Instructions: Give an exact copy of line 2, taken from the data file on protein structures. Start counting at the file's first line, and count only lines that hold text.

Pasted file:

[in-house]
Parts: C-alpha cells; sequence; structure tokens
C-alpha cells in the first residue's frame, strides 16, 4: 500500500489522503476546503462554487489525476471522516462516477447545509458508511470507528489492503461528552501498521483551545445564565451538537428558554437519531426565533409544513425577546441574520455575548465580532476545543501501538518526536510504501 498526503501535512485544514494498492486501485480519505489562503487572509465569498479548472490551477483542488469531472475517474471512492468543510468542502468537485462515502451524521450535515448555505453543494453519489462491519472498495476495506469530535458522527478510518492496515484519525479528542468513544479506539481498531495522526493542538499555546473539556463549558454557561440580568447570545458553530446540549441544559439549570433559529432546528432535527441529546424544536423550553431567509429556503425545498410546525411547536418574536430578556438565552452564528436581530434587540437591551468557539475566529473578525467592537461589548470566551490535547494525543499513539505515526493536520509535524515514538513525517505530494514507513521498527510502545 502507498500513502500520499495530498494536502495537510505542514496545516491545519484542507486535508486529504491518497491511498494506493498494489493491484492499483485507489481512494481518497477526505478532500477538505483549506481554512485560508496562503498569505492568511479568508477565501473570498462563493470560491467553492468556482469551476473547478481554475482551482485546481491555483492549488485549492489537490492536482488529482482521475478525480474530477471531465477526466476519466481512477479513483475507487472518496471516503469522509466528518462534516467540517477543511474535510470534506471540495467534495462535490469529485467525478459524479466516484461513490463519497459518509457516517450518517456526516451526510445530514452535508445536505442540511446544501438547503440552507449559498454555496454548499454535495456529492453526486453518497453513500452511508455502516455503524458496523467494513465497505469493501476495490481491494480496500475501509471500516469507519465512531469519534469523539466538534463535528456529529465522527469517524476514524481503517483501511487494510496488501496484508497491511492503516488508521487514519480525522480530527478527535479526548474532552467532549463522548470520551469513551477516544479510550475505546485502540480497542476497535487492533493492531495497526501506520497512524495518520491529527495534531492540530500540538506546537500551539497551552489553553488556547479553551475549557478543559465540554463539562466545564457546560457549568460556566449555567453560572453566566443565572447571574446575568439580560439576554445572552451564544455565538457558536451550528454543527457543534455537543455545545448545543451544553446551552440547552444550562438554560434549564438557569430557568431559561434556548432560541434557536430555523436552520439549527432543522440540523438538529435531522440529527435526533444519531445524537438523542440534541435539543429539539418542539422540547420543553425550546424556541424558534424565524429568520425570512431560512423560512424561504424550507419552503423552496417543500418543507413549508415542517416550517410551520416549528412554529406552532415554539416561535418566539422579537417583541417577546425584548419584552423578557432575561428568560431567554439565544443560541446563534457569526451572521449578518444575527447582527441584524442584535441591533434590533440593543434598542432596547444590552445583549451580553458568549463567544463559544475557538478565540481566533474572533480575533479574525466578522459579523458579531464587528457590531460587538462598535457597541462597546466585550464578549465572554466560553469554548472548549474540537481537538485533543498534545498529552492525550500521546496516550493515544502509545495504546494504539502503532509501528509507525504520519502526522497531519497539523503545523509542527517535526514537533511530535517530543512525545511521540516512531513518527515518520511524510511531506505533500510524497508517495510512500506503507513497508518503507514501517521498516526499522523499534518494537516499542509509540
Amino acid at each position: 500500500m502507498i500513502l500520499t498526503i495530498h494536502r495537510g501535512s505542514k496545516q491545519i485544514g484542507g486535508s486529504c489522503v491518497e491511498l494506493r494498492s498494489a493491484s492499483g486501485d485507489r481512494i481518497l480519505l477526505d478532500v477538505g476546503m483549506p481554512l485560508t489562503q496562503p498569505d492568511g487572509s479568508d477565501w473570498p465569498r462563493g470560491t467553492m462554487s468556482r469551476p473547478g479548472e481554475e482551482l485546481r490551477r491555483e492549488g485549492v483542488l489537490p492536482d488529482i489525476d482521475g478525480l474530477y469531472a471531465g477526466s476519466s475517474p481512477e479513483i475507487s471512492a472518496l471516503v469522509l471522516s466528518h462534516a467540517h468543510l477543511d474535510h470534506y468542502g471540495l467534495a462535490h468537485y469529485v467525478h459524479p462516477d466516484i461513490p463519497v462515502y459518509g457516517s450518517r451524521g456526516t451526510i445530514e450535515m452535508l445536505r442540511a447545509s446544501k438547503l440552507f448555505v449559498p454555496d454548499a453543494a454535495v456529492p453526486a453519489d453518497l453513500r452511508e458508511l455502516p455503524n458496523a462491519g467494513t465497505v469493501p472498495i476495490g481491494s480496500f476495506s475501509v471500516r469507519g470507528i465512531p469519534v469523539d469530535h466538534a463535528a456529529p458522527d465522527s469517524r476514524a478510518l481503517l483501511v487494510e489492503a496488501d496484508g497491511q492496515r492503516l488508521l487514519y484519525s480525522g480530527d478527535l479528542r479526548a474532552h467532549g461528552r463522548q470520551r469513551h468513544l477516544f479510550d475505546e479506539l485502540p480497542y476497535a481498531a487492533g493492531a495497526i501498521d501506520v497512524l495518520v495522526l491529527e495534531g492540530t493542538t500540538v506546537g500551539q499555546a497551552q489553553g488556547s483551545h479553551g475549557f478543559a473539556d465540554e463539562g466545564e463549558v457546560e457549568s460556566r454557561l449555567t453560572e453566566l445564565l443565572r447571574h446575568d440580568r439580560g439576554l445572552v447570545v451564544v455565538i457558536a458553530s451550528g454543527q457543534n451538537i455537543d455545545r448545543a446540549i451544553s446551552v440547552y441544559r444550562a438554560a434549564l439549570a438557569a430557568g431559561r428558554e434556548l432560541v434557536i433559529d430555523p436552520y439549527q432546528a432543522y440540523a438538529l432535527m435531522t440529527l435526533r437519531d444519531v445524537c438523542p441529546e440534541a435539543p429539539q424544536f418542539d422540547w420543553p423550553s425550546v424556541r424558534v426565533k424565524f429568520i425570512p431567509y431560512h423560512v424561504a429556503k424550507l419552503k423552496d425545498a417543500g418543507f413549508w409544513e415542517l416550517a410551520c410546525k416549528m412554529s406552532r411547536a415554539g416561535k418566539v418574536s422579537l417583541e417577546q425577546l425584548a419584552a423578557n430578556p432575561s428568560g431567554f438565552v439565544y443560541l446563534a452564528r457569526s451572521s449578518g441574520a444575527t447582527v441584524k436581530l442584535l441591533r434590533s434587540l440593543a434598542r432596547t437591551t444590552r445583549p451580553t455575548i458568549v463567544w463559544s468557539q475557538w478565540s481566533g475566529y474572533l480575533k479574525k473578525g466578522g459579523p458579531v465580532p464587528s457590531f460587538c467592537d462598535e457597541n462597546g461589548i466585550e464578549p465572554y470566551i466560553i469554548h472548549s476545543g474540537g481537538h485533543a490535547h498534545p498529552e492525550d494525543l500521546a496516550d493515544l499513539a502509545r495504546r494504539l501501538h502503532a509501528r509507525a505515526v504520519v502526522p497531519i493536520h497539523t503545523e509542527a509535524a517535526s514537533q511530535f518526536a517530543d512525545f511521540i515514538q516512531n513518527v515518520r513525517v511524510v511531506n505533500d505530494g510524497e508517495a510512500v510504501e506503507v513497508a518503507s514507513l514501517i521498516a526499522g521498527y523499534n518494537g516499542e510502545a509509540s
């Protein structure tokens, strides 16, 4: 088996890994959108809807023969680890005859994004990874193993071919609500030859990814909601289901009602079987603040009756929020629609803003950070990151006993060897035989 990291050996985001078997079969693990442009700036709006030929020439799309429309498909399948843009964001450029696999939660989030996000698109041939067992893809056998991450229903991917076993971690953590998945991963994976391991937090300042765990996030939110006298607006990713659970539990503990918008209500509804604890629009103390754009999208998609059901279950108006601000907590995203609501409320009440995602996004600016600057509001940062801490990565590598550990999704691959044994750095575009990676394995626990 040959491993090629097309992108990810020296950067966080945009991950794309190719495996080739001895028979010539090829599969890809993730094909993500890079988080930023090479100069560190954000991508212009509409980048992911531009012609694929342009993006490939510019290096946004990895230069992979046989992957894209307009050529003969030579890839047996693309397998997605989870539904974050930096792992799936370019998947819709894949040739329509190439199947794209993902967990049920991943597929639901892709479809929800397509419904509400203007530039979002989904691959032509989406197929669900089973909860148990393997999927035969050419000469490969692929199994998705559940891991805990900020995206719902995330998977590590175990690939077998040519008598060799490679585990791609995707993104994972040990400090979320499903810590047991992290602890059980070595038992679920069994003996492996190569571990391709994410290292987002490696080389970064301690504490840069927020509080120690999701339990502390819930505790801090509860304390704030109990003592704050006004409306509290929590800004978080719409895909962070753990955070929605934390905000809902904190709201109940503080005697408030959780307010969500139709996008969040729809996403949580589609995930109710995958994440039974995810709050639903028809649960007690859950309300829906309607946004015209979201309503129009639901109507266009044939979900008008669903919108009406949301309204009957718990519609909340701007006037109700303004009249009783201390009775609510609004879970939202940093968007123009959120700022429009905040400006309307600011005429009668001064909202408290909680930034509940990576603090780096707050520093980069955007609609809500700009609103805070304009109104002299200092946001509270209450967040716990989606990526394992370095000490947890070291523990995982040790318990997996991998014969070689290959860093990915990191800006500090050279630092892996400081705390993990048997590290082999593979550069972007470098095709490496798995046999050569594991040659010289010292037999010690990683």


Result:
Parts: C-alpha cells; sequence; structure tokens